UNSW Chemical Engineering student

As we near end-of-school and final exams, it’s easy to get overwhelmed with study and neglect other aspects of life. Exercise is one of the easiest things to drop, especially thanks to COVID-19 and the fact that most sports seasons end when exams begin.

But did you know that exercise can actually help you perform better in exams (and school generally)?

Here are five reasons why you should prioritise exercise when things get busy!

1. Problem-solving 

Exercise and problem-solving have an interesting relationship. While there are studies linking exercise to improved problem-solving capacity, the real benefits come from being able to apply the skills you learn during exercise to your study.  

Not sure what I mean? Check out this awesome article which describes what happened when some girls in the USA did an after-school maths program which started with an hour of ballet. The results were awesome – their problem-solving ability increased by an average of 273%! As the program founder, Kirin Sinah, commented, ‘When the girls say “I don't understand how to solve this equation”, we can say, “Well, think about what you did at the dance studio downstairs.”’ Sport gives you a new perspective on problem-solving – including the self-knowledge that you can do something – which you can then apply to your academics.  

2. Concentration and focus 

There is lots of evidence that frequent exercise improves your ability to focus and concentrate for long periods [1,2]. The reasons for this are two-fold: exercise releases chemicals which improve your focus and stimulate brain cell growth [2]. In this way, exercise makes your study sessions more effective and targeted, so you get more bang (facts in your brain) for your buck (time)! 

3. Confidence

I don’t know about you, but when I finish a hard sweat-sesh I always have this weird surge of power, like I can do anything. And it’s not just me . . . studies show that staying active is correlated with better long-term self-esteem [3]. I know how tough high school is, and being confident in yourself can be a struggle, so regular exercise can go a long way in boosting your confidence and #selflove. 

4. Stress relief 

In high school, it feels like there aren’t enough hours in the day to do even half of your homework and get a decent night’s sleep. Pile on an endless stream of tests and assignments and it’s no wonder high school is super stressful! Exercise can help you deal with this. When you’re physically active, your brain releases stress-relieving chemicals which are also linked to an improved mood [4]. So if you’re feeling overwhelmed or a bit down, get active!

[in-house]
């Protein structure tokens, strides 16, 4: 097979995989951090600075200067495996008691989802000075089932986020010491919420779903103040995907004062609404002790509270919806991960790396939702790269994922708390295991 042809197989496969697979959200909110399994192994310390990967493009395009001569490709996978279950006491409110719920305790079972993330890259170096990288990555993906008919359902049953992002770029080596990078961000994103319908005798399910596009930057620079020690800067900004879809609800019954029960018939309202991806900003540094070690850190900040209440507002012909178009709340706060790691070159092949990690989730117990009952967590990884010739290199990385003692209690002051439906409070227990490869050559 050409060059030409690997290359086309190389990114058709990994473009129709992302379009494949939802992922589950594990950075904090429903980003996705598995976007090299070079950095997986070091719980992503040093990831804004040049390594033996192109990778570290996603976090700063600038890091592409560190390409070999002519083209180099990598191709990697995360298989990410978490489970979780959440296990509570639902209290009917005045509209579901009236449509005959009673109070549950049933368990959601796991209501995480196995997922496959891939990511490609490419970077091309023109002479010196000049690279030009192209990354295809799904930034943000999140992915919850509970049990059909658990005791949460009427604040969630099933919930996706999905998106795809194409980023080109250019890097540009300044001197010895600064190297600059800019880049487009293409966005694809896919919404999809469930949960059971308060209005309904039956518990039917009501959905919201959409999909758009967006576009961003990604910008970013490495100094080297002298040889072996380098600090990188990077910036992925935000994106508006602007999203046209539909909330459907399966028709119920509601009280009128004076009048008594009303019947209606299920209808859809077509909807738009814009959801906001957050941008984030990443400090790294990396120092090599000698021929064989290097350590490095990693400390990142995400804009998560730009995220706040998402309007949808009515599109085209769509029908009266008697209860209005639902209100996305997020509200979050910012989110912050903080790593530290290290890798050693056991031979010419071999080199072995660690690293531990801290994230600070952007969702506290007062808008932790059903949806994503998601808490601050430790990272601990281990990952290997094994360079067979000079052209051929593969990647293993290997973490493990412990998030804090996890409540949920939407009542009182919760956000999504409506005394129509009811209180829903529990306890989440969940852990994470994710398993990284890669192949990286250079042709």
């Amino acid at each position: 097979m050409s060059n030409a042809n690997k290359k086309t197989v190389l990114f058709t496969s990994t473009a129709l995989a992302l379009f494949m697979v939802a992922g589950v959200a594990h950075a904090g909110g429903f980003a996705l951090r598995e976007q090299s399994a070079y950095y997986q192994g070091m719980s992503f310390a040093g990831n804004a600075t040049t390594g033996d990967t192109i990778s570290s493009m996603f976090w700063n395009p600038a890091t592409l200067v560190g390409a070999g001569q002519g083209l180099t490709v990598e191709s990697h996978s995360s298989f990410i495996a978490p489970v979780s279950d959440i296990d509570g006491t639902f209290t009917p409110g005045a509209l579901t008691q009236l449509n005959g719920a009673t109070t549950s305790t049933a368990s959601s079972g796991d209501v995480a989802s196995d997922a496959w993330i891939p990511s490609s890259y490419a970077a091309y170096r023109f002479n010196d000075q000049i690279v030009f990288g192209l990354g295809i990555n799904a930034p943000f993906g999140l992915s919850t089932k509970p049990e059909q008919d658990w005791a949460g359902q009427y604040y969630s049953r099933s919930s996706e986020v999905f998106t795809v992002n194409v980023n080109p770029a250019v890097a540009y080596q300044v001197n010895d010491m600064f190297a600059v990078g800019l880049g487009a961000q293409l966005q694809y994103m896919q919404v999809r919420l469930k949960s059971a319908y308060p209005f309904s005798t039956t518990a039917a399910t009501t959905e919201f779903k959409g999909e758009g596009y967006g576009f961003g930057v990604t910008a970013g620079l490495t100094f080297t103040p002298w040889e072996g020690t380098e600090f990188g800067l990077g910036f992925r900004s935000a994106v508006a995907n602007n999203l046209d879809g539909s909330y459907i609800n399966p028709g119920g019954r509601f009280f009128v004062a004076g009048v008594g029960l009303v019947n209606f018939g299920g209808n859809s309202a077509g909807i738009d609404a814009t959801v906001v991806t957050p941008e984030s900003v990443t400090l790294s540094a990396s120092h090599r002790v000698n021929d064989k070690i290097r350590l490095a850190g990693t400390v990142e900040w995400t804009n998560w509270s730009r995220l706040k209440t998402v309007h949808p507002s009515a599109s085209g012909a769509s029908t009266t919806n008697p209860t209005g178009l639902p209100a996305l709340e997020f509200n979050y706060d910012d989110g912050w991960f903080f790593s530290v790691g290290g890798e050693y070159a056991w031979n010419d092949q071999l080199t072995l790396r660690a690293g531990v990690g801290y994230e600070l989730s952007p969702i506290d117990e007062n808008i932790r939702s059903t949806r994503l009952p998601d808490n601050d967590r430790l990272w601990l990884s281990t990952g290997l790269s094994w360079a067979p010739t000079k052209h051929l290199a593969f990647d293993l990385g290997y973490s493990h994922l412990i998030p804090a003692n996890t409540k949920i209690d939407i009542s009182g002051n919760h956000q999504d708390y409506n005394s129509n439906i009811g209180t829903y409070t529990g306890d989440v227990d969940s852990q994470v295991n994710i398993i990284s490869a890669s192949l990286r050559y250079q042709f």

That said, if the stress is getting a bit too much or you’re feeling down regularly, reach out to someone you trust and/or seek help from mental health support services

5. Memory

One memory from Year 12 still haunts me. I was sitting in my final maths exam and I was on the last question. I knew exactly how to do it but, for the life of me, I couldn’t remember the formula. Don’t want this to be you? Regular, moderate-intensity exercise has been linked to improved long-term memory [5]. While you might not be able to notice the effects immediately, it’s worth a shot! 

Just do it! 

Life is busy, school is tough, and it can be easy to drop exercise when the pressure begins to build. But physical activity can help your grades, confidence and general sense of well-being. It’s worth investing the time, especially when it feels like you don’t have any. So get those joggers on, find a park, or hit up your favourite YouTuber fitspo queen and get moving! Your mind (and grades) will thank you for it. 

By Isabella Notarpietro



[1] The Mental Health Benefits of Exercise - HelpGuide.org. (2020). Retrieved 28 June 2020

[2] Armstrong, G. (2018). How Exercise Affects Your Brain. Retrieved 3 July 2020

[3] Sani, S., Fathirezaie, Z., Brand, S., Pühse, U., Holsboer-Trachsler, E., Gerber, M., & Talepasand, S. (2016). Physical activity and self-esteem: testing direct and indirect relationships associated with psychological and physical mechanisms. Neuropsychiatric Disease And Treatment, Volume 12, 2617-2625. doi: 10.2147/ndt.s116811 

[4] Mayo Clinic (2020). Exercise and stress: Get moving to manage stress.  Retrieved 28 June 2020, from https://www.mayoclinic.org/healthy-lifestyle/stress-management/in-depth/...

[5] Harvard Health. (2020). Exercise can boost your memory and thinking skills - Harvard Health. Retrieved 3 July 2020

[6] Coles, K and Tomporowski, P. (2007). Effects of acute exercise on executive processing, short-term and long-term memory. Journal Of Sports Sciences.